Frigoboat makes a keel cooled condenser based package that you could easily adapt by putting their bronze condenser in the bottom of your water tank so it would work effectively like what you have now. Frigoboat systems are much cheaper I bet than cobbling components together to try to duplicate what you now have.

I had one on a 6 cu ft fridge/freezer and it used 50-75 Ahs daily.

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Old 04-25-2020, 06:33 AM   #6
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"As Practical Sailor and others have said over the years, a battery is a better way to store energy/heat than a holding plate."

I hope they defined "better".

I have lived with both systems and agree if a conversion is being done electric is quick & cheap.

But with a new build better box insulation can be built in and eutetic plates do not wear out and can have two circuits , engine powered for rapid refreeze or smaller 120v 1/6 hp unit for dockside ease of operation.

Were I setting up a simple budget cruiser today one of the modern super insulated ice cheats , with a DC setup would be modestly efficient and not expensive .

Even solar might work , sometimes.

Of course a Propane RV unit would be even easier to live with long term anchoring out.
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Old 04-25-2020, 07:04 AM   #7
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Quote:
Originally Posted by DCDC View Post

I’ll probably have to replace my Grunert compressor in the next few years. Much bigger refrigerator and freezer with holding plates. Capacity is around 5,000 BTU/hr and we run it about 2 hrs a day. We also have a large 750 gal water tank, also part of the hull. At 60% level around 5,000 lb of water, so it would heat up around 2 degrees a day. The hull is fiberglass so heat transfer to the sea would be slow but would eventually equalize at some intermediate temperature. I’ll have to dig out my old heat transfer books when we get back to our home port.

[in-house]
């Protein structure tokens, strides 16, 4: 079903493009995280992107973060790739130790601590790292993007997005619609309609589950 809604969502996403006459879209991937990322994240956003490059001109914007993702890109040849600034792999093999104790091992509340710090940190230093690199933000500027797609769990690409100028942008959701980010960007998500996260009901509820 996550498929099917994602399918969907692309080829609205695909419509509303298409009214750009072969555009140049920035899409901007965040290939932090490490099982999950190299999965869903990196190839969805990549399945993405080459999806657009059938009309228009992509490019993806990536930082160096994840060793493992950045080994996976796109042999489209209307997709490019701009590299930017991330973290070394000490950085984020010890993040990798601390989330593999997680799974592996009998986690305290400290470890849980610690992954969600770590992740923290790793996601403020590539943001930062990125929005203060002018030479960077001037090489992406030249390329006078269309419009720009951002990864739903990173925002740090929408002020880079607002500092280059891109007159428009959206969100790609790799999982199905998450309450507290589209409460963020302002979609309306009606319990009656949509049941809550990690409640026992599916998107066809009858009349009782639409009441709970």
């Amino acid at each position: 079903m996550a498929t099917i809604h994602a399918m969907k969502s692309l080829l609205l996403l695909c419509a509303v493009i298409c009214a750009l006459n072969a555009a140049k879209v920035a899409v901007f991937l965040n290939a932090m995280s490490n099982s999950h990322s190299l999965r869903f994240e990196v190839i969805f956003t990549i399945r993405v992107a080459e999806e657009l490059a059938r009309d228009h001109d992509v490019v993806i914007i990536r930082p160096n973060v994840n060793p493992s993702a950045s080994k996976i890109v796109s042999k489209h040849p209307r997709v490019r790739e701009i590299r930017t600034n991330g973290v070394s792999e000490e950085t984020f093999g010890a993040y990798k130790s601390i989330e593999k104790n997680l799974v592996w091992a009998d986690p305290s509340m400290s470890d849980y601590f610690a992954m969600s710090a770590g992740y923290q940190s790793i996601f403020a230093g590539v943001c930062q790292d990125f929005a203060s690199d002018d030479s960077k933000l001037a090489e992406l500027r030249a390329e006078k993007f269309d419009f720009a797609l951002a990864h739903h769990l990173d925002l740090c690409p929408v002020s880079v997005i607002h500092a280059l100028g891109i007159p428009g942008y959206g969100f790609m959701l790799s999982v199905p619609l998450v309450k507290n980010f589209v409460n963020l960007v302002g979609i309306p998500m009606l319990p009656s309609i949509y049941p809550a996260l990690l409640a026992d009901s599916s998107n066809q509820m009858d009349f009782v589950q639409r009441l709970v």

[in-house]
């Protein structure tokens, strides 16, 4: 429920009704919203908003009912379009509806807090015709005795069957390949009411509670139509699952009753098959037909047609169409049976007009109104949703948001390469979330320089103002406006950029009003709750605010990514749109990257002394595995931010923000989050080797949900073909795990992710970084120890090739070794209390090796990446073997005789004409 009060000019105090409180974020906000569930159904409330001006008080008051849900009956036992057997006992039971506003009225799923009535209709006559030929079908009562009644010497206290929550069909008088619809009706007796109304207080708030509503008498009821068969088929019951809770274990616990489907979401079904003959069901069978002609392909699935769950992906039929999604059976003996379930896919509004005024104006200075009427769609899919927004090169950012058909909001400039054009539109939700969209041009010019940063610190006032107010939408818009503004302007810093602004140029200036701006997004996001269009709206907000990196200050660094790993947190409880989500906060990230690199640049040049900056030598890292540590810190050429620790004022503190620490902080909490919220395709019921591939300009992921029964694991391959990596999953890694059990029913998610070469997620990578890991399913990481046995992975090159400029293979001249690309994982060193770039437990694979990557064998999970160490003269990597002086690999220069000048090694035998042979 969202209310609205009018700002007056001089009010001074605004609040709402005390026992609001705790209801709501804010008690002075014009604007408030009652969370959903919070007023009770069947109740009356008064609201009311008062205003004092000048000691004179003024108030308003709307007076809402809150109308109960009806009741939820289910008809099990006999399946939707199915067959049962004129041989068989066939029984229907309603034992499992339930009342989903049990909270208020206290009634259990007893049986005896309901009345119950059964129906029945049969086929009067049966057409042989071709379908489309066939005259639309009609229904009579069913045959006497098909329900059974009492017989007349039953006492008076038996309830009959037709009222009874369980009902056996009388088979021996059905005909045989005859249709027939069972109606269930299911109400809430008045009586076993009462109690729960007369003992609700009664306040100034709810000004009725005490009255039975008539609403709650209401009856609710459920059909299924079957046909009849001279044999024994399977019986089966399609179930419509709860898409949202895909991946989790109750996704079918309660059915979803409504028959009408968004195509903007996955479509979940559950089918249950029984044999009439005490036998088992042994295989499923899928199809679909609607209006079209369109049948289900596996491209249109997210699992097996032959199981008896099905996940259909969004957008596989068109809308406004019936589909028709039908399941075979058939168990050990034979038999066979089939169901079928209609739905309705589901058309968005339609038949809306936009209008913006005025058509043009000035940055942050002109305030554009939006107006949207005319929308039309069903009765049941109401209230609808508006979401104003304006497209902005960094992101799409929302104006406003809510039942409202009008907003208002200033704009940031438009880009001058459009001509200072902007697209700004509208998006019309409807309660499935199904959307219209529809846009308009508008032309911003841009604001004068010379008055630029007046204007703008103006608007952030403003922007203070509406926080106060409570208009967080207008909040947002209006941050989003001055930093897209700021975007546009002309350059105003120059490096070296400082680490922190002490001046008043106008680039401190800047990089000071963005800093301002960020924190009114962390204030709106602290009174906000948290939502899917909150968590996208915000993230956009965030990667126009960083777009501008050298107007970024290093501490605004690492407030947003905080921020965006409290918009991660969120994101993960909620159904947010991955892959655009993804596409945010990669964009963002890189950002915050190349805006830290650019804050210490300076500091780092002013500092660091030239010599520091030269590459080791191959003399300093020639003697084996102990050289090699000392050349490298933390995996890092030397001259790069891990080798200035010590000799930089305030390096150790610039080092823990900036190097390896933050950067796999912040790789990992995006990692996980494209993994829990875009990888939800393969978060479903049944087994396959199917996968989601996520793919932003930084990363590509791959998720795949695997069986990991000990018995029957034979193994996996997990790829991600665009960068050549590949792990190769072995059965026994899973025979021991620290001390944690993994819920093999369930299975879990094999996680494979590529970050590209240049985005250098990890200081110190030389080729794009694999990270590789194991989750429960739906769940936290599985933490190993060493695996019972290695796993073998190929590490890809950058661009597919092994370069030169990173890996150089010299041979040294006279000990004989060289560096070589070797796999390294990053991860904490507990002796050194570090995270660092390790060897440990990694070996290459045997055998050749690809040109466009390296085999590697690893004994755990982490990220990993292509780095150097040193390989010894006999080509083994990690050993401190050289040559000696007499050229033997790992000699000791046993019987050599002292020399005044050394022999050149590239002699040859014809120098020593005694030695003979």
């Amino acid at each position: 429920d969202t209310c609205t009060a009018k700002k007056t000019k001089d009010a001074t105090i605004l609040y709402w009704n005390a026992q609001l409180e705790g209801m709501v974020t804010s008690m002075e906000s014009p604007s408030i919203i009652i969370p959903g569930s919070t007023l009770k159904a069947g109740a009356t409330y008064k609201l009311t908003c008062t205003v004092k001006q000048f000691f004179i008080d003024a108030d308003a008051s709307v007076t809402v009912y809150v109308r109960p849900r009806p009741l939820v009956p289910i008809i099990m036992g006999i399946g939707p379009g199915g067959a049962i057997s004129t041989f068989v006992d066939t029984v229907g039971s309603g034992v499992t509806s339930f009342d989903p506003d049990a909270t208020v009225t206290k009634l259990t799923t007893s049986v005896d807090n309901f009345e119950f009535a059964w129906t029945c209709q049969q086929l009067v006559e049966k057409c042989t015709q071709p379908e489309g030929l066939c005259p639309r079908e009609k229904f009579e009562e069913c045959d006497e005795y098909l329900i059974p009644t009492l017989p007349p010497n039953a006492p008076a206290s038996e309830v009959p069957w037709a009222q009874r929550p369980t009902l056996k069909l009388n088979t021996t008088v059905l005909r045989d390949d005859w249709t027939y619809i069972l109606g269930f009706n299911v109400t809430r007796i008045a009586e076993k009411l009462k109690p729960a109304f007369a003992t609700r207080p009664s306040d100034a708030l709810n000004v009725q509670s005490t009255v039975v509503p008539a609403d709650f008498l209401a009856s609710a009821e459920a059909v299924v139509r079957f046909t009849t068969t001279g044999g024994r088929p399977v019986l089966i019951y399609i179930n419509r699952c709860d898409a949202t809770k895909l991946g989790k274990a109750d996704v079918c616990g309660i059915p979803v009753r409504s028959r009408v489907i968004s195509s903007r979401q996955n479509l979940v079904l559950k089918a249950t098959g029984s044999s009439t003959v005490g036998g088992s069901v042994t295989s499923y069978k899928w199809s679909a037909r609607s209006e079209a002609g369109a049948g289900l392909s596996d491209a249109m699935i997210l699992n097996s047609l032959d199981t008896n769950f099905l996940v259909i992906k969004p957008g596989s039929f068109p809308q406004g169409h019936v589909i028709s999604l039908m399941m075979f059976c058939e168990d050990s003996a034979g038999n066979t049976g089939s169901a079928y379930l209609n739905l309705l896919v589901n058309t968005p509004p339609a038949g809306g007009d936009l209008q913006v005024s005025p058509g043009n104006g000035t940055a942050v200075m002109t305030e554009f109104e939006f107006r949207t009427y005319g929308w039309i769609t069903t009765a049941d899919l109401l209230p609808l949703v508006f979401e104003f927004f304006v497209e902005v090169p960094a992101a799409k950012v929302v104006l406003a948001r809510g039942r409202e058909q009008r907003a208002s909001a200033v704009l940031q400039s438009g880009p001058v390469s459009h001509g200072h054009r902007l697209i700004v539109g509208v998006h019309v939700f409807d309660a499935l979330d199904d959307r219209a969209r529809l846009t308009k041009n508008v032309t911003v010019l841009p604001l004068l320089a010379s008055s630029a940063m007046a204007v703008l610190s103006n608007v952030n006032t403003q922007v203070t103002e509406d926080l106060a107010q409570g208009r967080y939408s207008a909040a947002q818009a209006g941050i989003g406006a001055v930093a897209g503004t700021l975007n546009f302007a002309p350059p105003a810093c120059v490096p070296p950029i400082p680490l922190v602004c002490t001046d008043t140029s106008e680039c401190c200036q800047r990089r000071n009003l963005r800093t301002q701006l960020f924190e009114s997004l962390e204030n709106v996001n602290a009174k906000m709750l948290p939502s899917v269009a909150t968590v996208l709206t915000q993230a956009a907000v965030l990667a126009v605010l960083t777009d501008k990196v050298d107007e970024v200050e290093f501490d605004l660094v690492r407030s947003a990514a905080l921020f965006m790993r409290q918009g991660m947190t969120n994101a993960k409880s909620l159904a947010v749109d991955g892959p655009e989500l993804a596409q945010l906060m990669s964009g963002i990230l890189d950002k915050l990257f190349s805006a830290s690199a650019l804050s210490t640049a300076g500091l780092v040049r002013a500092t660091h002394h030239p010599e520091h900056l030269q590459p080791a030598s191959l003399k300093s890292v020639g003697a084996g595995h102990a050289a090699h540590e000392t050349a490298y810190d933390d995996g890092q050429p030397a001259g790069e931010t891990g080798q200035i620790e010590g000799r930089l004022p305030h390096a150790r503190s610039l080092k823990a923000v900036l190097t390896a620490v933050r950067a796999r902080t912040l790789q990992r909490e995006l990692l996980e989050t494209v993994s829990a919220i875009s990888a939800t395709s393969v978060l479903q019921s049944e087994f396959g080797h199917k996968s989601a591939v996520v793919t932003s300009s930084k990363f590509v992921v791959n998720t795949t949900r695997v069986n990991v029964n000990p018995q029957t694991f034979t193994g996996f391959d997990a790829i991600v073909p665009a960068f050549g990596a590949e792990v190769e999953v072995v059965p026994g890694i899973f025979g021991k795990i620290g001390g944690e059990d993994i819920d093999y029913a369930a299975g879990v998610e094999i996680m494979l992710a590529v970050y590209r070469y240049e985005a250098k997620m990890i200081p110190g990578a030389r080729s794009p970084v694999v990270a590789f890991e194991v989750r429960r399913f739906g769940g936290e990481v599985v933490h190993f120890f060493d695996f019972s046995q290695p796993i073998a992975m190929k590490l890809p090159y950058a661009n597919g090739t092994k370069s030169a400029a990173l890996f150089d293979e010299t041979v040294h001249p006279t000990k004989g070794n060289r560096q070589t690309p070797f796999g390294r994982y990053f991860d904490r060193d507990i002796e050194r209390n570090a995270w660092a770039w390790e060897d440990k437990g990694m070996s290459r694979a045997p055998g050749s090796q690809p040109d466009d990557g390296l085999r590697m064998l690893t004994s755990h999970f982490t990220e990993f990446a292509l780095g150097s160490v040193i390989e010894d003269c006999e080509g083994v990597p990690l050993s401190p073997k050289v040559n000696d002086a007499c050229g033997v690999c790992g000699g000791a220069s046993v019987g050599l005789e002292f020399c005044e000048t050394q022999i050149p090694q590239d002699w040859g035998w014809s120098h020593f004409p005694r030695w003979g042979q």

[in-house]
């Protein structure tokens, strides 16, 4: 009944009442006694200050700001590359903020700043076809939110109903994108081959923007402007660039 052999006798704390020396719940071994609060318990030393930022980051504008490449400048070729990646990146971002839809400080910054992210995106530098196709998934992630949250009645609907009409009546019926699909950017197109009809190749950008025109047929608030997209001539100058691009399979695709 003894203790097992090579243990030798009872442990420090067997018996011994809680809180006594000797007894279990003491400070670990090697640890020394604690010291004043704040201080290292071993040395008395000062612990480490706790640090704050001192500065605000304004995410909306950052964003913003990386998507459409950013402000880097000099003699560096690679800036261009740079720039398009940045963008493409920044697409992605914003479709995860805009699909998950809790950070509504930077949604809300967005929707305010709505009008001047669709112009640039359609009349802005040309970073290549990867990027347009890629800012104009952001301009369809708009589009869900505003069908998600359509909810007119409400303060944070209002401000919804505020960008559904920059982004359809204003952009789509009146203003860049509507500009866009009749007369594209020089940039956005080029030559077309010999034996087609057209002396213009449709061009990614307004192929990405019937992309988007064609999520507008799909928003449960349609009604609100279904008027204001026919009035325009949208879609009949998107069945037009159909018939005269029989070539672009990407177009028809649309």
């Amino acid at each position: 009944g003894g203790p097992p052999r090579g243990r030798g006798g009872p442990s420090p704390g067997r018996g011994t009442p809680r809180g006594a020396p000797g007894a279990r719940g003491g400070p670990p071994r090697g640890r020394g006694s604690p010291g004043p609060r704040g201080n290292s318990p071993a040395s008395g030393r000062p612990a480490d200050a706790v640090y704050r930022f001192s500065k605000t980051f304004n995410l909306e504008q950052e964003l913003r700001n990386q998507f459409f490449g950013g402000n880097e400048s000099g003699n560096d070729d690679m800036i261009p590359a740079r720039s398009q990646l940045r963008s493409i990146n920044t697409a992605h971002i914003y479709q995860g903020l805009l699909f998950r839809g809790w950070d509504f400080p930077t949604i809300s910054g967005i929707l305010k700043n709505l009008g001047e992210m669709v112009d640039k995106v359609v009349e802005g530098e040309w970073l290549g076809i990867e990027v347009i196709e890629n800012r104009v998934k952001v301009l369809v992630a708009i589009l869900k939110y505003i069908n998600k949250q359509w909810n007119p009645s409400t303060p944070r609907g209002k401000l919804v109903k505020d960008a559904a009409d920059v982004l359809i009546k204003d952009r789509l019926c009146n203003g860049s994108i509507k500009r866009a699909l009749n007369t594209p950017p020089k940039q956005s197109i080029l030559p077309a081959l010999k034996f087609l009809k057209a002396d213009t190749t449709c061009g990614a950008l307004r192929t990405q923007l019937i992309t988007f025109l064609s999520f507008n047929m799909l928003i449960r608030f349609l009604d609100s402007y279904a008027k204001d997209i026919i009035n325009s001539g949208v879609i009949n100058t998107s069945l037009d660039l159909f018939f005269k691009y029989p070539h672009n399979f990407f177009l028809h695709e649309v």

Has anyone seen or heard of such a system?
I see your home port is New Orleans. Where will you be cruising? Imo, the success of your plan could have a great deal to do with sea water temperature. As an example, I installed geothermal heating and air conditioning in my house in MD. It works extremely well with a substantial electrical cost savings. There are plastic radiators (pipes) that go down into the ground hundreds of feet. Water is circulated through the system. Because the ground is in the upper 50s, there is plenty of differential to pull out heat or cold and still be efficient. Wanted to do the same setup in Fort Myers, FL. Unfortunately the ground temperature is too warm (mid 70s) to dissipate the air conditioning heat with a radiator system. I fear you could have that same problem if cruising in too warm water. Understand that the efficiency of the system is drastically impacted by the temperature of the medium you are dissipating the heat into. Simply, it may work, but the time required to cool the plates down could grow substantially.